Are there any aspects of the answers given by the assessors below to questions 1 to 3 with which you disagree? If so, give particulars of these.

    Answer:

    None.

    (2)

    In these circumstances, what, if any action, should have been taken aboard either vessel under rule 19 or in accordance with good seamanship before the vessels came into sight of one another at C-14?

    Answer:

    None was required.

    (3)

    Having regard to the answer to question 2 and assuming that the vessels came into sight of each other at a distance of 3 miles apart at C-14, and that the Hanjin Madras would clear the fishing vessels at about C-9, what steps would a prudent seaman have taken after assessing the situation in the absence of any VHF conversation ?

    Answer:

    (i)

    The Hanjin Madras should have altered course to starboard on clearing the fishing fleet at C-9, thereby opening a red light to the Mineral Dampier.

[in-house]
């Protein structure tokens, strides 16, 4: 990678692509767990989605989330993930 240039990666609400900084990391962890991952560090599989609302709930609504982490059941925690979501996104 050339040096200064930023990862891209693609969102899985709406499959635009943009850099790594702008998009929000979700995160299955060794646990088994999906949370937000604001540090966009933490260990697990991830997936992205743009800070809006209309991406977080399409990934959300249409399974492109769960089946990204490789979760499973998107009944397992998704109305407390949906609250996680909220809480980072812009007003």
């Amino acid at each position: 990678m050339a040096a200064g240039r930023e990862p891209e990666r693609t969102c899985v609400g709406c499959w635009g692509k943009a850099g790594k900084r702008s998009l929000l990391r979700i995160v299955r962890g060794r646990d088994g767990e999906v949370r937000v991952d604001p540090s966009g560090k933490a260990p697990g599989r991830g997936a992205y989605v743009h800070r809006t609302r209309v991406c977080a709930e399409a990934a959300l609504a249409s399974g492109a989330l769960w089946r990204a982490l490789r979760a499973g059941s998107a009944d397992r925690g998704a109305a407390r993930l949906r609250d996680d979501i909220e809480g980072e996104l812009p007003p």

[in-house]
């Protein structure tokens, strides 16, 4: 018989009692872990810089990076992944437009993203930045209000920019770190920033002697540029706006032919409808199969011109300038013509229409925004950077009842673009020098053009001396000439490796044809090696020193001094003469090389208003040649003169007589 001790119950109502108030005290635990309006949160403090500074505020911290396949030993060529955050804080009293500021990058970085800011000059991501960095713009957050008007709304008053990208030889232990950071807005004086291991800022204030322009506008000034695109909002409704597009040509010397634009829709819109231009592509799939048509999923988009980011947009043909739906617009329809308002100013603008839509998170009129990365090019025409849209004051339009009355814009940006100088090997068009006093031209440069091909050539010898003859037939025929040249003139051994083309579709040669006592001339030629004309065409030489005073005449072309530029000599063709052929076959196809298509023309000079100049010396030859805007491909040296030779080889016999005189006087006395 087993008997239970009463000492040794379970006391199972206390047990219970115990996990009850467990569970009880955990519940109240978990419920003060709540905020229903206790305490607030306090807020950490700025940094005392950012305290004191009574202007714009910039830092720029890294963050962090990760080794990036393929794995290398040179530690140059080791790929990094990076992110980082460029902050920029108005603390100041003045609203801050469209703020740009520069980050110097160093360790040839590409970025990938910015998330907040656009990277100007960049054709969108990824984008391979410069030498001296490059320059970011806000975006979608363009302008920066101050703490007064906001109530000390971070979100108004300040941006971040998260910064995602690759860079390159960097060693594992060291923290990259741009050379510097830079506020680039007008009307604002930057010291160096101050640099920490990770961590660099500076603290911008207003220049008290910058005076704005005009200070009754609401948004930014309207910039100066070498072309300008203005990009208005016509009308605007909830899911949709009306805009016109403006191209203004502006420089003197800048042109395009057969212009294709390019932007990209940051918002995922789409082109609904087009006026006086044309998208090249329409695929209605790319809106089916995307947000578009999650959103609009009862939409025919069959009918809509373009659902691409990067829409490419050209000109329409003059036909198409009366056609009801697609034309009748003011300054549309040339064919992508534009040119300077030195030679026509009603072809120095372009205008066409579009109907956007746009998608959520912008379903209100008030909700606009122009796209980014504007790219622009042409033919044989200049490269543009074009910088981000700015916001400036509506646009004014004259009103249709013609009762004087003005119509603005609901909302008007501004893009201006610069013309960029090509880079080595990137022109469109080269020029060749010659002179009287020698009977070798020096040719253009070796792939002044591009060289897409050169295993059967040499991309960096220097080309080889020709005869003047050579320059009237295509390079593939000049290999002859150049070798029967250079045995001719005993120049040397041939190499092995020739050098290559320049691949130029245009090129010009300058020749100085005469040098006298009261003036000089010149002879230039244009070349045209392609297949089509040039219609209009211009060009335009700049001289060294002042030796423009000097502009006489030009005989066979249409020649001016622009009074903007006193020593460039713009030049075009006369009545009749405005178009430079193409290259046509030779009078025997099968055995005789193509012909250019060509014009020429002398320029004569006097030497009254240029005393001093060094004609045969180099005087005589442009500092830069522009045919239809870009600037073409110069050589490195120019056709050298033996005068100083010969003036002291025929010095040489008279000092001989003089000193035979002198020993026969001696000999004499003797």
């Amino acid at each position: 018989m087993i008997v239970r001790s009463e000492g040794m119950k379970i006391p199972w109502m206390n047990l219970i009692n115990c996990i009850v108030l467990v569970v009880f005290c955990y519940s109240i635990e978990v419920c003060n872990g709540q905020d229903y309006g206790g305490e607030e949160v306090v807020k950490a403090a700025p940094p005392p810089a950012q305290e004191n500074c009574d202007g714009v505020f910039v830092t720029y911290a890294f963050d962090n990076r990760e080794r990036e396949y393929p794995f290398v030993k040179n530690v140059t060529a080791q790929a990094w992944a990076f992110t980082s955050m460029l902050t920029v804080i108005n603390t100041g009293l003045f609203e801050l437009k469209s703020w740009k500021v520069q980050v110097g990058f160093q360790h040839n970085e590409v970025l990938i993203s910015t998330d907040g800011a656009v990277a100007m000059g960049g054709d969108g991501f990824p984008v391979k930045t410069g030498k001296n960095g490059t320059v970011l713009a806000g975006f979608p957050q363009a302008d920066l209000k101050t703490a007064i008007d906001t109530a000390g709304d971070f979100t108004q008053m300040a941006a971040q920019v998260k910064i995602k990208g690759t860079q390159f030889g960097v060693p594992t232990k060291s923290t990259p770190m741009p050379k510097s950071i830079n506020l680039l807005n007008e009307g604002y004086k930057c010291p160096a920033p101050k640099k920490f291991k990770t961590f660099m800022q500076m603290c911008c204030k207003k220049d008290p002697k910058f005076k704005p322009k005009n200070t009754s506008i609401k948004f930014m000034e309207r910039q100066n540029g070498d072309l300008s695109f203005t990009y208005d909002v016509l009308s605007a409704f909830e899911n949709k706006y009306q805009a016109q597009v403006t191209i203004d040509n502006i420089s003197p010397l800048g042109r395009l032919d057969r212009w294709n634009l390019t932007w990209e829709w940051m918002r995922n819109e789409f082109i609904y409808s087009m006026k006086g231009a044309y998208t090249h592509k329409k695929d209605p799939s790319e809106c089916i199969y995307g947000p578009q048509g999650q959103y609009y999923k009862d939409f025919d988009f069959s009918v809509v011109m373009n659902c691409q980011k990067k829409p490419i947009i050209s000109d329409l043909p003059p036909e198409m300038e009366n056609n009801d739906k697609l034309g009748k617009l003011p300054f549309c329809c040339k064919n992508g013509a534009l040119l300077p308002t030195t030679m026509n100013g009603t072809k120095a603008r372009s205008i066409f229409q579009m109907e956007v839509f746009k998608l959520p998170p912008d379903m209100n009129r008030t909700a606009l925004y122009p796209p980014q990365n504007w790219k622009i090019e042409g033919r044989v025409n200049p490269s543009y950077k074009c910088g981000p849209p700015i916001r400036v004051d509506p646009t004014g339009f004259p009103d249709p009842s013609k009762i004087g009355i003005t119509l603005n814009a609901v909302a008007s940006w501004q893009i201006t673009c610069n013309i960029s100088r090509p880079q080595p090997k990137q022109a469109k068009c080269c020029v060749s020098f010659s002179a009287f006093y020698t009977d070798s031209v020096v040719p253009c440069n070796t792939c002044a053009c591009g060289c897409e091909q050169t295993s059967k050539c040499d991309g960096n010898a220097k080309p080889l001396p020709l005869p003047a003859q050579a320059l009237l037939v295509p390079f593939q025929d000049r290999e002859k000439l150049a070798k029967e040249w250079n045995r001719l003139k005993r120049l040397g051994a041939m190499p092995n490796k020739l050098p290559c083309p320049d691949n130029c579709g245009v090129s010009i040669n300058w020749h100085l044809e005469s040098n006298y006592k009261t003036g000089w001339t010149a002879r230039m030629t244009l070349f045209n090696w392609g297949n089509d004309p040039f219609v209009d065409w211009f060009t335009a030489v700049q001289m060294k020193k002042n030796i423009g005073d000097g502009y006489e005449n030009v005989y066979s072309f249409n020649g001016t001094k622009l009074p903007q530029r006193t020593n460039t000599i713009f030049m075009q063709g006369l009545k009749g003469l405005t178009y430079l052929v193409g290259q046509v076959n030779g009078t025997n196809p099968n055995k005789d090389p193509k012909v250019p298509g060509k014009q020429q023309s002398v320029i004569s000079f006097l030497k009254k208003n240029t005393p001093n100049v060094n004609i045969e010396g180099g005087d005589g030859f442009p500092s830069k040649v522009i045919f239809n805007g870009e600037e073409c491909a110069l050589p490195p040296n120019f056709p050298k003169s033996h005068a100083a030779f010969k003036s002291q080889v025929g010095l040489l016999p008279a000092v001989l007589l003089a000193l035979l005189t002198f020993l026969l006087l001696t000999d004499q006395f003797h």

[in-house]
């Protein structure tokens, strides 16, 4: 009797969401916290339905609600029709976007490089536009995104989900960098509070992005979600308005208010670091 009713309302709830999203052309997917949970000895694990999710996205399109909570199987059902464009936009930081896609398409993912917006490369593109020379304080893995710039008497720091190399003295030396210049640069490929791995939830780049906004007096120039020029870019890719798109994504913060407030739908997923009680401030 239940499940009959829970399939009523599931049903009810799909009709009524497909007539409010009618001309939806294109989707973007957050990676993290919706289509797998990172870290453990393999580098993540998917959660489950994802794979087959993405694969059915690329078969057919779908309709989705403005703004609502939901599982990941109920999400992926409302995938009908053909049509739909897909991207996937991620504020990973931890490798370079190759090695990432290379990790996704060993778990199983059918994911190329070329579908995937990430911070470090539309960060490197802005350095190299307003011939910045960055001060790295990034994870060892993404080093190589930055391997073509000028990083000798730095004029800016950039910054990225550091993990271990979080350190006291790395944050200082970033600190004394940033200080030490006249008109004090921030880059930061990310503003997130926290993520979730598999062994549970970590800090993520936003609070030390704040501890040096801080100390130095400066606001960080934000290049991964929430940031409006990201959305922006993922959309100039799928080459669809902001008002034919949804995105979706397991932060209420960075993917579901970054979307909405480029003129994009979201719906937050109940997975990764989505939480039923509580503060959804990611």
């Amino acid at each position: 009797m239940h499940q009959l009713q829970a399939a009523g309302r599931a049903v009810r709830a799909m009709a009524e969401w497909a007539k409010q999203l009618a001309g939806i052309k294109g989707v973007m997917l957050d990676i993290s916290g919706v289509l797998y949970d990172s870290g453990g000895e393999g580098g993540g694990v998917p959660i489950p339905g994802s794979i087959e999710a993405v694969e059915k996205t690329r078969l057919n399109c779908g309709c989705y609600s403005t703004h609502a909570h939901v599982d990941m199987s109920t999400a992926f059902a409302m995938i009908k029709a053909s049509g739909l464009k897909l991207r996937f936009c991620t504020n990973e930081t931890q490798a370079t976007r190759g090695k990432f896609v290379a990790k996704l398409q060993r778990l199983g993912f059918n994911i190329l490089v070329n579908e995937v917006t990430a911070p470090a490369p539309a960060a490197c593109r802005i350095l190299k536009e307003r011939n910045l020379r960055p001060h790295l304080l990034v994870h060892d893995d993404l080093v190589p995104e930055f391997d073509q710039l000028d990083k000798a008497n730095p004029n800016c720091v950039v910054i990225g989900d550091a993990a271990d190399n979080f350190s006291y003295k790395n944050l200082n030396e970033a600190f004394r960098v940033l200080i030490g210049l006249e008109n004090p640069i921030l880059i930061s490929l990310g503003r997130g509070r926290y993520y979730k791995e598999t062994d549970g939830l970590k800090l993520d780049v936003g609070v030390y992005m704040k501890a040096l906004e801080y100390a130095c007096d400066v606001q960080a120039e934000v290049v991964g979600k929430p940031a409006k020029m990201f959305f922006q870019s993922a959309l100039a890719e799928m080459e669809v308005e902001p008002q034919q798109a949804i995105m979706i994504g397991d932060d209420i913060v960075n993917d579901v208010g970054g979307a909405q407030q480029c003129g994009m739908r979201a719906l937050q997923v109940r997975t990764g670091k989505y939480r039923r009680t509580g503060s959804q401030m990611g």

(ii)

    The Mineral Dampier should have maintained her course and speed unless and until it became apparent to her that the Hanjin Madras was not taking appropriate action to keep out of her way.

    (4)

    When should it have been apparent to the Mineral Dampier that the Hanjin Madras was not taking appropriate action?

    Answer:

    By C-5 at the latest.

    (5)

    What action should the Mineral Dampier then have taken?

    Answer:

    She should have gone hard to starboard.

    (6)

    Should either VHF conversation have affected the manner in which either vessel was navigated at any stage?

    Answer:

    No.

  30. It can be seen that on the crucial question raised by this ground of appeal the assessors advising us take the same view as the assessors advising the judge, namely that neither vessel was in breach of rule 19 in failing to take action before the vessels were in sight of each other. We have considered the advice given by both sets of assessors on this point and, in the light of it, we agree with the judge that there was no such breach.